2020 hopeful John Delaney unveils $4T climate plan

2020 hopeful John Delaney unveils $4T climate plan
© Greg Nash

John DelaneyJohn DelaneyCoronavirus Report: The Hill's Steve Clemons interviews Rep. Rodney Davis Eurasia Group founder Ian Bremmer says Trump right on China but wrong on WHO; CDC issues new guidance for large gatherings The Hill's Coronavirus Report: Kansas City Mayor Quinton Lucas says country needs to rethink what 'policing' means; US cases surpass 2 million with no end to pandemic in sight MORE is adding his name to a growing list of Democratic presidential hopefuls rolling out climate action plans, with a $4 trillion proposal announced on Thursday.

The former Maryland congressman's plan focuses on six key areas to tackle the “climate crisis,” including an introduction of a carbon tax, renewable energy investments and funding carbon capture technology.

“We have to act on climate and we have to act now,” Delaney said in a statement. “We need a real plan to hit our goals and we have to listen to actual scientists. This is a real plan that all Americans can support. It is full of new ideas and massive investments in innovation that will both deal with climate change and create jobs in the heartland and all across our country.”

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He said the plan outlines initiatives he would achieve within the first 100 days of taking the presidency.

Delaney’s campaign called his commitment to a carbon tax, or fee, the largest component of his climate plan. He proposes starting the fee on carbon pollution at $15 per metric ton of Co2 and increasing the cost by $10 every year. The issue was an important one for Delaney while he was in Congress. He introduced the first bipartisan carbon fee and dividend bill in over 10 years, according to his campaign.

He said his plan would reduce carbon emissions by 90 percent by 2050.

Delaney is the fourth Democratic presidential candidate to release a comprehensive climate action plan, following Washington Gov. Jay InsleeJay Robert InsleeHarris climate agenda stresses need for justice OVERNIGHT ENERGY: Watchdog report raises new questions for top Interior lawyer | Senate Democrats ask Trump to withdraw controversial public lands nominee | Border wall water use threatens endangered species, environmentalists say Why a rising star is leaving Congress MORE, Colorado Sen. Michael BennetMichael Farrand BennetKamala Harris makes history — as a Westerner Expanding our health force can save lives and create jobs simultaneously How Congress is preventing a Medicare bankruptcy during COVID-19 MORE and former Texas Rep. Beto O’Rourke, who announced a $5 trillion proposal.

Many of the party's 2020 candidates have also embraced climate change as a key issue to their campaigns.

Sens. Elizabeth WarrenElizabeth WarrenOvernight Energy: Major oil companies oppose Trump admin's methane rollback | Union files unfair labor practice charge against EPA USPS inspector general reviewing DeJoy's policy changes Former Obama speechwriter Favreau: 'Hilarious' some media outlets calling Harris a moderate MORE (D-Mass.) and Cory BookerCory Anthony BookerNew Jersey governor to announce state will move to mostly mail-in voting for November The Memo: Trump attacks on Harris risk backfiring On The Money: Pelosi, Mnuchin talk but make no progress on ending stalemate | Trump grabs 'third rail' of politics with payroll tax pause | Trump uses racist tropes to pitch fair housing repeal to 'suburban housewife' MORE (D-NJ.) have both introduced policy plans that touch on curbing carbon emissions. Warren also last week called for a primary debate solely focused on climate change.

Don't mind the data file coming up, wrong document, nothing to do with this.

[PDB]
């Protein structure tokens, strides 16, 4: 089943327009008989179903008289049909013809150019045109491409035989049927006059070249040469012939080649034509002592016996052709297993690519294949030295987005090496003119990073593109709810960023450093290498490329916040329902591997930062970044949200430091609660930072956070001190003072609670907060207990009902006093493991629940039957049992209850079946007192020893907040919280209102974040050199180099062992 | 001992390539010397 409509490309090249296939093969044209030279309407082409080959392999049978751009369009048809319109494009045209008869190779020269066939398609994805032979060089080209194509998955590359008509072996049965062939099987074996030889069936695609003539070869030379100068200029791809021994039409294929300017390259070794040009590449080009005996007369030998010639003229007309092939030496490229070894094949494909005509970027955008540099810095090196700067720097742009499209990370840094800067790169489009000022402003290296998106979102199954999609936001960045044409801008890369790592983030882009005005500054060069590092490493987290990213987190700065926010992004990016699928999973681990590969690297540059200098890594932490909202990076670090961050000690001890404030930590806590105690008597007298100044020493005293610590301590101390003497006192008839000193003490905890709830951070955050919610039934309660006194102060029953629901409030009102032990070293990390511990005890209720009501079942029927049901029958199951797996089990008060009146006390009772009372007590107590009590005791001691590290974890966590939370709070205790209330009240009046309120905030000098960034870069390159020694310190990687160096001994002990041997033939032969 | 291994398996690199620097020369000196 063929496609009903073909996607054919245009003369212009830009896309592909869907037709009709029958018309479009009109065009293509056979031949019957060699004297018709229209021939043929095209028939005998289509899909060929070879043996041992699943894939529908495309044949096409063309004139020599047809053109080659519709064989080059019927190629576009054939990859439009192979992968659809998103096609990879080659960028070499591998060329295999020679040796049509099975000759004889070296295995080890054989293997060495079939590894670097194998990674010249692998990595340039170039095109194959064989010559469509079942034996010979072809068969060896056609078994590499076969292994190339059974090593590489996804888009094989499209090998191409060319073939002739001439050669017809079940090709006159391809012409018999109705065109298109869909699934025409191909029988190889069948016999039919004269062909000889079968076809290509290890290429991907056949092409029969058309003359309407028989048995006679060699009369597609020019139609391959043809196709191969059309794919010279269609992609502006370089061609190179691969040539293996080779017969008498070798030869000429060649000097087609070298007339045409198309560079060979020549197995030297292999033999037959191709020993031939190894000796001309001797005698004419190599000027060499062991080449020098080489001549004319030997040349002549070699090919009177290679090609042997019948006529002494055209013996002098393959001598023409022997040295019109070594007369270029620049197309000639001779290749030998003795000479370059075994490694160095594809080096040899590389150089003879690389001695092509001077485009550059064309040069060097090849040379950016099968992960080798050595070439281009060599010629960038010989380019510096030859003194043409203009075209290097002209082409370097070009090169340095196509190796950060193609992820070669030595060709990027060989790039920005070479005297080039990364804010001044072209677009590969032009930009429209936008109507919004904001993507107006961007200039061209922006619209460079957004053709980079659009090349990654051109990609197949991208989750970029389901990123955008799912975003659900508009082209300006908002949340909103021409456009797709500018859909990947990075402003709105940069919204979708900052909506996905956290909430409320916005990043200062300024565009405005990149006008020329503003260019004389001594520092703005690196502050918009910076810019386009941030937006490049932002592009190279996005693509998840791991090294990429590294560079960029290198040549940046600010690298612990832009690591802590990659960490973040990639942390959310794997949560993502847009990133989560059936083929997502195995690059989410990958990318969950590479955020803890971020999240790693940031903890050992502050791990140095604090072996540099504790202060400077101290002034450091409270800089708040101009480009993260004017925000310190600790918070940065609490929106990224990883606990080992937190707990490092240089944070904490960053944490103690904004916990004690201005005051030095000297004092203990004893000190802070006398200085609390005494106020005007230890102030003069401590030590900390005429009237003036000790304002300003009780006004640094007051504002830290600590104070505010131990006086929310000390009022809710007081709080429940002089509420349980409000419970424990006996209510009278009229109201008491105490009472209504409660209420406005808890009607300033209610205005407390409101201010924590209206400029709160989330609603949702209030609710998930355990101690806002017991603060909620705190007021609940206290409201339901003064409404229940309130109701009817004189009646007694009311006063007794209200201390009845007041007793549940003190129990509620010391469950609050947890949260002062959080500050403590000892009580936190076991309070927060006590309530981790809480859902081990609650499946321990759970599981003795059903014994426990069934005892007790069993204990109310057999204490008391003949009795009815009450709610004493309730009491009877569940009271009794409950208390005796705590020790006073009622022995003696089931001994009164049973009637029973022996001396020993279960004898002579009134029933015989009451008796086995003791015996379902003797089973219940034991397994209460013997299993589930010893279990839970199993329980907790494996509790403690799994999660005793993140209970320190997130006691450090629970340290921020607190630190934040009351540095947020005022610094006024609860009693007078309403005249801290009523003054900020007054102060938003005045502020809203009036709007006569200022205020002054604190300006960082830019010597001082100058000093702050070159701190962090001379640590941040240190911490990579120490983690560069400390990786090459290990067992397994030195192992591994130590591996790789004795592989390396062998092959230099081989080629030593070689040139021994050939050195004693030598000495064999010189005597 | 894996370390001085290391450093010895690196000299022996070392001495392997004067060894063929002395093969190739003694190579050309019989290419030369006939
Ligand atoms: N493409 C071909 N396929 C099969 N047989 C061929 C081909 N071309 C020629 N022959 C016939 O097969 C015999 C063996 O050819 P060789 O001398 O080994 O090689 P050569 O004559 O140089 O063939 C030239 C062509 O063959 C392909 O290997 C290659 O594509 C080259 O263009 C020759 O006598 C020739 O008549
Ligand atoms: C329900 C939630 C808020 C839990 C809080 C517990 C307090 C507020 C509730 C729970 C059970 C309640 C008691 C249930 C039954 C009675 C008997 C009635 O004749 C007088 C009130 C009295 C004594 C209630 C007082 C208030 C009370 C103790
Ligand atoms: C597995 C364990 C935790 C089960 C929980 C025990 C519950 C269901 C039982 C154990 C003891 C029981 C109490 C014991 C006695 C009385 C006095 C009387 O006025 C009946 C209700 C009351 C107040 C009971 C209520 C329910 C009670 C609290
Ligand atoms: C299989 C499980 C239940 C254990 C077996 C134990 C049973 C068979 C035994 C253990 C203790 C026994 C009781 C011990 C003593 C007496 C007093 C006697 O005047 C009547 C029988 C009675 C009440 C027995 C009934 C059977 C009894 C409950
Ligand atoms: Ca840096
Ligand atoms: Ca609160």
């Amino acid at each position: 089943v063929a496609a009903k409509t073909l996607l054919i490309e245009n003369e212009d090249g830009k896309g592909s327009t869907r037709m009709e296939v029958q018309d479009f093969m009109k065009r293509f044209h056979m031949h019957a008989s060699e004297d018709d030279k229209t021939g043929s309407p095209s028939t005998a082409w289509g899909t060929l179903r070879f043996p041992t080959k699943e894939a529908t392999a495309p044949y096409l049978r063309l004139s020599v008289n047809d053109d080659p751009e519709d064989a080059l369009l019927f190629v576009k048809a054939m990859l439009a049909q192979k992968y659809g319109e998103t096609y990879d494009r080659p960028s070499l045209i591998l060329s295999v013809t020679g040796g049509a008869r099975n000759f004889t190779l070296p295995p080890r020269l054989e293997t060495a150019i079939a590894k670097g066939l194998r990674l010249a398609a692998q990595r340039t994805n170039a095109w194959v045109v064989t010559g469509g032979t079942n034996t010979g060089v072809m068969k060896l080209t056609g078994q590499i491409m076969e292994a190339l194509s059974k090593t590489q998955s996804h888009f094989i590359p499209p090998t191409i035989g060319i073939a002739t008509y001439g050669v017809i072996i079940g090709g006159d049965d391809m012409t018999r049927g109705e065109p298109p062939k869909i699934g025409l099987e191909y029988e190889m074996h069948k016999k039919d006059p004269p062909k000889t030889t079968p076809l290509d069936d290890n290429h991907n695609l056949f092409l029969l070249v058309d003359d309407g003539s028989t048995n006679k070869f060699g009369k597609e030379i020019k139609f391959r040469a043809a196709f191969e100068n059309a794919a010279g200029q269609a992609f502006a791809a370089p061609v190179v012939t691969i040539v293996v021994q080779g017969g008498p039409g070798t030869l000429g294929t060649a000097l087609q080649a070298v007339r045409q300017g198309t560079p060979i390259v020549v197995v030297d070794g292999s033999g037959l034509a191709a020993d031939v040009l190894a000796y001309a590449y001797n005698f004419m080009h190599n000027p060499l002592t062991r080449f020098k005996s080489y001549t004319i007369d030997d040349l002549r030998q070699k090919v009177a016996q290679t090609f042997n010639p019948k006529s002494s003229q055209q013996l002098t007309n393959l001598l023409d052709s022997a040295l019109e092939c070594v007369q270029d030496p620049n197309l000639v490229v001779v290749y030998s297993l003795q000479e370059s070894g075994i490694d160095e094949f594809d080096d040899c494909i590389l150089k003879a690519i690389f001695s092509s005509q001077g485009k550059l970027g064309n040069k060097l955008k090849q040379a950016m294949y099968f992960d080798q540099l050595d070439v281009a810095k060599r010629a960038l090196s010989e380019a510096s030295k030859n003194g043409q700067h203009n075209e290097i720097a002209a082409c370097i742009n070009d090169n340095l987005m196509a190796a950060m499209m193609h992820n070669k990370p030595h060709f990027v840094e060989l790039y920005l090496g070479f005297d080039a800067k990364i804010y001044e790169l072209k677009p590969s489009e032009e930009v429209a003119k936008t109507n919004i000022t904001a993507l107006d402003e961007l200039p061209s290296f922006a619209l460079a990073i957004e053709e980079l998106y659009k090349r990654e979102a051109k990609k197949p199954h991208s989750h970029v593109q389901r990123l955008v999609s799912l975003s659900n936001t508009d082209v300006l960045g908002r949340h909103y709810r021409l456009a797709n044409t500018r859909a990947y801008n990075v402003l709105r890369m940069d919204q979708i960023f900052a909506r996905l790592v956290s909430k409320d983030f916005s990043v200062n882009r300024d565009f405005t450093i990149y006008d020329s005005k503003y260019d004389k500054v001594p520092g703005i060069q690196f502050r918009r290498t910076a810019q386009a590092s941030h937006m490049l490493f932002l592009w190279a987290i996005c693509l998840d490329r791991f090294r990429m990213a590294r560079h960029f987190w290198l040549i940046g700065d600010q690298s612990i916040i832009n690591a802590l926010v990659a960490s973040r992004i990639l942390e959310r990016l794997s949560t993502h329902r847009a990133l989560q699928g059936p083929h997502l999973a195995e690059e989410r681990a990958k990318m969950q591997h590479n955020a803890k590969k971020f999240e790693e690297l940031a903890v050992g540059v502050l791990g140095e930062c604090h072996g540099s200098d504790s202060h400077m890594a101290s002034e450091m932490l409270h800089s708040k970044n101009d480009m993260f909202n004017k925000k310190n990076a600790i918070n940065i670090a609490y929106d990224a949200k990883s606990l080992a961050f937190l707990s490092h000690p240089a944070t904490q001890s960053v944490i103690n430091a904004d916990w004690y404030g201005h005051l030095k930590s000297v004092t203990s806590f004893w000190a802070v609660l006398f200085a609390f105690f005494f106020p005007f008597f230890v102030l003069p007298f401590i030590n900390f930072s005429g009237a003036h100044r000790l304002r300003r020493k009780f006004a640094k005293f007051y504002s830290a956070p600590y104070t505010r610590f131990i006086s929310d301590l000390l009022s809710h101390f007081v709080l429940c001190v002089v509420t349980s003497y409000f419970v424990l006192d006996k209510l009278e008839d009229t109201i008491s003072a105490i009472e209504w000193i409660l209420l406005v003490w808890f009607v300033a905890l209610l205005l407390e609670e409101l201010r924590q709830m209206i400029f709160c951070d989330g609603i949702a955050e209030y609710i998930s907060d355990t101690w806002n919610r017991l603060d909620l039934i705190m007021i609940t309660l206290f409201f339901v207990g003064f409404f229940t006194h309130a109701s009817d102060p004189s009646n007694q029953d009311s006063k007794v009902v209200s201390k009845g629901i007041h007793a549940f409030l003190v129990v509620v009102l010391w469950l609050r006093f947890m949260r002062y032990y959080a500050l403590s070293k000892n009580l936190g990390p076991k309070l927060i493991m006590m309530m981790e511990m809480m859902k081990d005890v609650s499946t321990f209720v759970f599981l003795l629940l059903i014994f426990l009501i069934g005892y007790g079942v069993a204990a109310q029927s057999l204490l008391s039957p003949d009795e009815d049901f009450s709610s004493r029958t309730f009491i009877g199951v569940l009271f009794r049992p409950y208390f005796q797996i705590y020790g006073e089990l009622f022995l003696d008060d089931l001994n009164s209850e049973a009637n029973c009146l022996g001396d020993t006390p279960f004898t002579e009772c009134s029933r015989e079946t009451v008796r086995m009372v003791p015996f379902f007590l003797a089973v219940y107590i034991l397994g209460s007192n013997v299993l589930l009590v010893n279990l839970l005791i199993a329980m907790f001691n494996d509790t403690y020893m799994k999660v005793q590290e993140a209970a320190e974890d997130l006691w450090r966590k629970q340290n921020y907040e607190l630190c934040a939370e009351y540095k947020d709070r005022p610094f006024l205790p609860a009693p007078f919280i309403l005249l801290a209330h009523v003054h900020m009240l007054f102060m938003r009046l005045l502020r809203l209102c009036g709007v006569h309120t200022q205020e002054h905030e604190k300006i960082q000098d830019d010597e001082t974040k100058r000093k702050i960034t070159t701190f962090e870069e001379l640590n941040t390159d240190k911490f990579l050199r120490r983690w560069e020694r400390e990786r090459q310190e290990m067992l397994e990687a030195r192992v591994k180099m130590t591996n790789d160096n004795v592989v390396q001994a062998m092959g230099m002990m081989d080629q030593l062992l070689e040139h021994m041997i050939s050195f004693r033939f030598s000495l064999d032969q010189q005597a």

Sens. Amy KlobucharAmy KlobucharElection security advocates see strong ally in Harris The Hill's Morning Report - Presented by Facebook - The choice: Biden-Harris vs. Trump-Pence California Democrats back Yang after he expresses disappointment over initial DNC lineup MORE (D-Minn.) and Bernie SandersBernie SandersFormer Obama speechwriter Favreau: 'Hilarious' some media outlets calling Harris a moderate Trump to counter DNC with travel to swing states Progressives look to flex their muscle in next Congress after primary wins MORE (I-Vt.), meanwhile, have both pledged to refuse campaign donations from the fossil fuel industry and embraced the Green New Deal progressive climate plan.

Former Vice President Joe BidenJoe BidenOn The Money: Economists flabbergasted after Congress leaves with no deal | Markets rise as the economy struggles | Retail sales slow in July Congress exits with no deal, leaving economists flabbergasted Trump touts NYC police union endorsement: 'Pro-cop all the way' MORE is also working on his own climate plan, which is expected to have a more moderate focus.

South Bend, Ind. Mayor Pete ButtigiegPete ButtigiegThe Hill's Morning Report - Presented by Facebook - The choice: Biden-Harris vs. Trump-Pence California Democrats back Yang after he expresses disappointment over initial DNC lineup Obamas, Clintons to headline Biden's nominating convention MORE is the only other 2020 candidate to say he will aim for a carbon tax if elected. Last week, he laid out some policy positions that pointed towards supporting a tax on carbon.

A carbon tax has been a hot topic of late. On Wednesday, the CEOs of 75 major businesses, including Microsoft and BP, flooded Capitol Hill to preach the implementation of a federal carbon tax to lawmakers on both sides of the aisle.

The issue is largely considered a moot point with Republicans controlling the Senate and the White House.